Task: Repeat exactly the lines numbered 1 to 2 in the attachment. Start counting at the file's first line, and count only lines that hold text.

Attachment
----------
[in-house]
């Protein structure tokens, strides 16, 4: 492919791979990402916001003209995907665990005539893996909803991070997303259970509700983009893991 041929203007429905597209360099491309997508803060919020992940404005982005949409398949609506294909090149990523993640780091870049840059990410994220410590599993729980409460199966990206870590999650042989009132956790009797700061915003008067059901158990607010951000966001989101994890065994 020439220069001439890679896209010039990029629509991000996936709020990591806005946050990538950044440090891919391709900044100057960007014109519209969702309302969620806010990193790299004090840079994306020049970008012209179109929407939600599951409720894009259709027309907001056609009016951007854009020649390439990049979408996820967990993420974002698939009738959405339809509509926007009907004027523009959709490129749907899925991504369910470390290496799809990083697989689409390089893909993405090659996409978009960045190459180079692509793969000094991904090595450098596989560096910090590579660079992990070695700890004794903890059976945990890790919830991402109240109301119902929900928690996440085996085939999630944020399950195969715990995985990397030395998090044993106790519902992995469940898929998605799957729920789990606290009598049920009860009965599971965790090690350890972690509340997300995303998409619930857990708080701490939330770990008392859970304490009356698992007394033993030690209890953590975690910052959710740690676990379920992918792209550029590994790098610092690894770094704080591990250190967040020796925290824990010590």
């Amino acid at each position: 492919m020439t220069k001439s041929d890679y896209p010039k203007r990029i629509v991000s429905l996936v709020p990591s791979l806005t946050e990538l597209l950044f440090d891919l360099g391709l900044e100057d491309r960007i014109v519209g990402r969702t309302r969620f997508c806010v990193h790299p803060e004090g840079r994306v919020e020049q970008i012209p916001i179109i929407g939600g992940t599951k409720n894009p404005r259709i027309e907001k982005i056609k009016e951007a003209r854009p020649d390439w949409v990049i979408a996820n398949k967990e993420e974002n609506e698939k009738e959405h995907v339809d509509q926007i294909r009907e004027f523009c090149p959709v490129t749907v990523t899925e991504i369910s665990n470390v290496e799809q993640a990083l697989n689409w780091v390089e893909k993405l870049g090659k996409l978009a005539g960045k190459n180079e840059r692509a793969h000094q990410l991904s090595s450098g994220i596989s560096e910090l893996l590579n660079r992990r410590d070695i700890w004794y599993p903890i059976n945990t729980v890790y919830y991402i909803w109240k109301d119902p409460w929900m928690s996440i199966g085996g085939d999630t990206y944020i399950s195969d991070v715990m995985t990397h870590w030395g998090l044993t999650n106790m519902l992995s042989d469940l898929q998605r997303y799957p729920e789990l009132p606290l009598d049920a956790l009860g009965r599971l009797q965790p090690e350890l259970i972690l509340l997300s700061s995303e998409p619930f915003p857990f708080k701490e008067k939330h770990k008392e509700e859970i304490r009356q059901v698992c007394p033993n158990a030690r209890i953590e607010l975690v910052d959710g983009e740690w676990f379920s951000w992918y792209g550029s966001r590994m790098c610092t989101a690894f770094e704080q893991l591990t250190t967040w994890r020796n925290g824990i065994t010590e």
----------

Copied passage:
[in-house]
């Protein structure tokens, strides 16, 4: 492919791979990402916001003209995907665990005539893996909803991070997303259970509700983009893991 041929203007429905597209360099491309997508803060919020992940404005982005949409398949609506294909090149990523993640780091870049840059990410994220410590599993729980409460199966990206870590999650042989009132956790009797700061915003008067059901158990607010951000966001989101994890065994 020439220069001439890679896209010039990029629509991000996936709020990591806005946050990538950044440090891919391709900044100057960007014109519209969702309302969620806010990193790299004090840079994306020049970008012209179109929407939600599951409720894009259709027309907001056609009016951007854009020649390439990049979408996820967990993420974002698939009738959405339809509509926007009907004027523009959709490129749907899925991504369910470390290496799809990083697989689409390089893909993405090659996409978009960045190459180079692509793969000094991904090595450098596989560096910090590579660079992990070695700890004794903890059976945990890790919830991402109240109301119902929900928690996440085996085939999630944020399950195969715990995985990397030395998090044993106790519902992995469940898929998605799957729920789990606290009598049920009860009965599971965790090690350890972690509340997300995303998409619930857990708080701490939330770990008392859970304490009356698992007394033993030690209890953590975690910052959710740690676990379920992918792209550029590994790098610092690894770094704080591990250190967040020796925290824990010590």